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Tim Rutherford-Johnson – Writing outside the Comfort Zone

This week Tim Rutherford-Johnson is looking at writing outside the comfort zone. Tim is an  academic copy-editor and proofreader with a plan to help writers feel more comfortable. (It starts with cake.)

It’s sad but true: even if the central chapters of a PhD thesis – the home of the research itself – are strong, things like the literature review, the introduction, the historical background and the conclusion are often written to a noticeably lower standard. When I’m proofreading, these framing chapters are often where I spend most of my time.

It’s disconcerting to read a piece of work written in two clearly different gears, but I’ve seen it often enough for it to look like a trend. Why should it happen? Cases vary but I think I’ve come up with a few general observations – you may have some different ideas from your own experience.

First, the research chapters are simply where the author feels most comfortable. This is where they know their beans. That kind of confidence shines through and, weirdly, it really is expressed in better spelling and syntax.

Second, this is a different mode of writing – or at least it feels like one. If you’re working in computer engineering, for example, and you’re used to the cool, crisp objectivity of writing up a single design implementation for IEEE Transactions, then preparing a 6,000-word historical overview of artificial intelligence in first-person shooter games can be pretty intimidating.

Third, the research chapters are the part that the author has most personal investment in. This data, these experiments, this archival work is their baby. Of course these are the pages that are going to get the most attention.

All of this is understandable, and my own PhD suffered from similar imbalances. And none of it matters much (perhaps) when the only readers you’re worried about are your two examiners (although on the principle of first impressions, I’d suggest that it still has an effect). But it really does matter when you want to turn your thesis into a book: these framing chapters are what will draw a wide readership, and thus make your proposal attractive to publishers. Your data analysis gives you authority, but only the wider contextualisation makes it interesting to anyone outside the narrowest circle of specialists. To everyone else – and it may hurt to read this – the research chapters are extended footnotes to the genuinely cool stuff.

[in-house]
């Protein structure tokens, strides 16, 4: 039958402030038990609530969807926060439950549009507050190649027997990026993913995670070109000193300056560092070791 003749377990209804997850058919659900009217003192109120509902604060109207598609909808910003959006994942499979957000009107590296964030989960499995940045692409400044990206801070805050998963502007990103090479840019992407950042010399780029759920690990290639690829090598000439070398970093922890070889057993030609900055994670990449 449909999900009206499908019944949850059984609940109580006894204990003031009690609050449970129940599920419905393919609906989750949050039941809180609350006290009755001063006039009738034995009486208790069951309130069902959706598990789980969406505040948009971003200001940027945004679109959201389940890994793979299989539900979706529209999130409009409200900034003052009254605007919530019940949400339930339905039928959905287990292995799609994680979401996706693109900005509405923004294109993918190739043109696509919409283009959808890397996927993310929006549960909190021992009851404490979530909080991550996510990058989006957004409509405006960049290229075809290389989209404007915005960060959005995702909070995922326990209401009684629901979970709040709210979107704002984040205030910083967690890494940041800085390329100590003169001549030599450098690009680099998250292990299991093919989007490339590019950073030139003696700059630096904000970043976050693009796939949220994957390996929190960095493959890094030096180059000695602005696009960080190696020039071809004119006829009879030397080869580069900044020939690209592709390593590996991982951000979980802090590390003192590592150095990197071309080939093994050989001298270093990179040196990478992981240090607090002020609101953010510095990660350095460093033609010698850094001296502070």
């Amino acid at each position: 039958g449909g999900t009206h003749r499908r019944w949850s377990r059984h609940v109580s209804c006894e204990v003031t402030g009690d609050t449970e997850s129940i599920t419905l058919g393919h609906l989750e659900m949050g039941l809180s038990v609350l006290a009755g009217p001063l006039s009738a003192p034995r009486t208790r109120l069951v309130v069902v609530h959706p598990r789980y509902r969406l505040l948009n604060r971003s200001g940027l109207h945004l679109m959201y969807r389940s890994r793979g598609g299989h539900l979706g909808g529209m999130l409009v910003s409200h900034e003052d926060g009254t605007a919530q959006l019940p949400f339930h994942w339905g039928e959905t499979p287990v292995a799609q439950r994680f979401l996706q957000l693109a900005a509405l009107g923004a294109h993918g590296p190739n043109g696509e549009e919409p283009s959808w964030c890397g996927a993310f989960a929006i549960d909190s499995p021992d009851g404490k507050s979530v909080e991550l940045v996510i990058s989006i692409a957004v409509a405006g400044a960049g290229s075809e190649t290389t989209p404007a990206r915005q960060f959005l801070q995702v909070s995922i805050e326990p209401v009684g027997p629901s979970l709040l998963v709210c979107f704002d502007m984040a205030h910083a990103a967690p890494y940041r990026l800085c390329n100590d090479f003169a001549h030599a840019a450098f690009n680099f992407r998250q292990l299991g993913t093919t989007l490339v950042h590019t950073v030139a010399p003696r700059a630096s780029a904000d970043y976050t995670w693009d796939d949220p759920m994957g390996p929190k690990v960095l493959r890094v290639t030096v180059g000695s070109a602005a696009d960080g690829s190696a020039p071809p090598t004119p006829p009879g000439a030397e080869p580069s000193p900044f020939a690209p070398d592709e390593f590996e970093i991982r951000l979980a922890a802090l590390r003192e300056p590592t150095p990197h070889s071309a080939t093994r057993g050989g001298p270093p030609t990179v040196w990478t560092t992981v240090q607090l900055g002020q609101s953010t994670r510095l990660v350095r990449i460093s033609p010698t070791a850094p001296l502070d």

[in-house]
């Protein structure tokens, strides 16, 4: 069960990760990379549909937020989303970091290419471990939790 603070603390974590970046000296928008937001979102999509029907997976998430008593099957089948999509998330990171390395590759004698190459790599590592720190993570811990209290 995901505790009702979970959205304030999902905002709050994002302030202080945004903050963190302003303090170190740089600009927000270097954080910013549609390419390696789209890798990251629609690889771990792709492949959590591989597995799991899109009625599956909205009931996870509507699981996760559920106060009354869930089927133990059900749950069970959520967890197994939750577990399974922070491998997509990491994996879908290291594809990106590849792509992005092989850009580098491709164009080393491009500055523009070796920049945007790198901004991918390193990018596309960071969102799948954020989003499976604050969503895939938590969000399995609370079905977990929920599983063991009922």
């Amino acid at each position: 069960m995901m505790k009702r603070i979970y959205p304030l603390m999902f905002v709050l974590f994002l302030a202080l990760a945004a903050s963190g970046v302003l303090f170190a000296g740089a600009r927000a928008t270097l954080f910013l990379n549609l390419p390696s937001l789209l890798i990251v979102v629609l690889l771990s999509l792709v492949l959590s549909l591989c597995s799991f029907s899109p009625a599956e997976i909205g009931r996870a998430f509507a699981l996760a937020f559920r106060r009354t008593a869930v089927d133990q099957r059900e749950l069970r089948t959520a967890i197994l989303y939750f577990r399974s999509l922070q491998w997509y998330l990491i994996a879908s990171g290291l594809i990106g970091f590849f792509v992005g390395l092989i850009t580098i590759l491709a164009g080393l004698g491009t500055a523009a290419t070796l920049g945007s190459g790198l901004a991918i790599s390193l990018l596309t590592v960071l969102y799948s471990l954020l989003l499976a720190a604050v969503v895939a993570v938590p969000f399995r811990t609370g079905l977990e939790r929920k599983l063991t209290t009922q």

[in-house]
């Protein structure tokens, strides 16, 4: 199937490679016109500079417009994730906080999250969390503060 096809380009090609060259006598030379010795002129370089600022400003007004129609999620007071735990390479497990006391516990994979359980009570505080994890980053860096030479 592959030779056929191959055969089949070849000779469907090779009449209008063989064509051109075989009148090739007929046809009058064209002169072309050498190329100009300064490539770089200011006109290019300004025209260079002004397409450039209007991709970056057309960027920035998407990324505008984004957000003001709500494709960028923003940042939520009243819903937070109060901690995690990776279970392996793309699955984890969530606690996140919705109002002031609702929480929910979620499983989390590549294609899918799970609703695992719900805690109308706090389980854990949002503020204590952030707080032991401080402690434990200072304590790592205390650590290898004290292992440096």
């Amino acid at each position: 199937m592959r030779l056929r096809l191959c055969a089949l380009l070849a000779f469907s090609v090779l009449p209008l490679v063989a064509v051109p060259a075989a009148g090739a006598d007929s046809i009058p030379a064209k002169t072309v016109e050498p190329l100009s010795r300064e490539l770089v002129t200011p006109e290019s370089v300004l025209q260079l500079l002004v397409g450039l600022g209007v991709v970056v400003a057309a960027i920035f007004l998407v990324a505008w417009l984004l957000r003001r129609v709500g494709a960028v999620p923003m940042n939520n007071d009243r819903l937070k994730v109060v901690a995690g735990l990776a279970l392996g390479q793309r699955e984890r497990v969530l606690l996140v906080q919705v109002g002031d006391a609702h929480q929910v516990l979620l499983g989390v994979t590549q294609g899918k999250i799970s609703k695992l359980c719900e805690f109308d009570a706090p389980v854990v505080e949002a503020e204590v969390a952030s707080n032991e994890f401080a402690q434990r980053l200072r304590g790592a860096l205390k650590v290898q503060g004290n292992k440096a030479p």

Here’s an illustration:

Hey: Newtonian mechanics isn’t the full story. Everything we thought we knew about physics was wrong. Time and space are connected. The universe that we thought we knew is expanding at an ever-increasing speed, and might contain crazy things like black holes and neutron stars. (See Chapters 2–5 for some incomprehensibly dense mathematics that explains how I came up with this.)

OK, that’s a cheap gag. But if Einstein had wanted to get a book version of Zur Elektrodynamik bewegter Körper onto the shelves at Blackwell’s, he would want to stuff his introduction and conclusion with as much about the new understanding of reality he was proposing as he could. And if those chapters weren’t as coherently or accurately written as the maths stuff, then the book would have failed.

I don’t know if I have a general solution, but my theory is that researchers often don’t see themselves as writers. Or, rather, don’t recognise themselves as such when they’re working in one mode, and think they have to put on a whole new hat when they switch to the other. Actually, you usually just need one hat, and you’re wearing it half the time without realising.

If you’re starting to prepare your thesis for publication, it’s worth reading it critically to see whether you work in two gears. Most of us aren’t blessed with gorgeous prose styles, but most of us can write: the trick is simply to internalise your subject as well as you possibly can, and then start typing. Keep it simple, give priority to clarity and structure, and stick to what you know. Suddenly you’re back inside your comfort zone and your writing will improve. If your ideas are strong, they will have the best chance of being understood. What’s more, those all-important framing chapters will at last be getting the attention they deserve.

  1. This is a truly great piece of advice and something I had recognised a while ago in my own writing. I’m currently working on trying to appropriately redress the balance.

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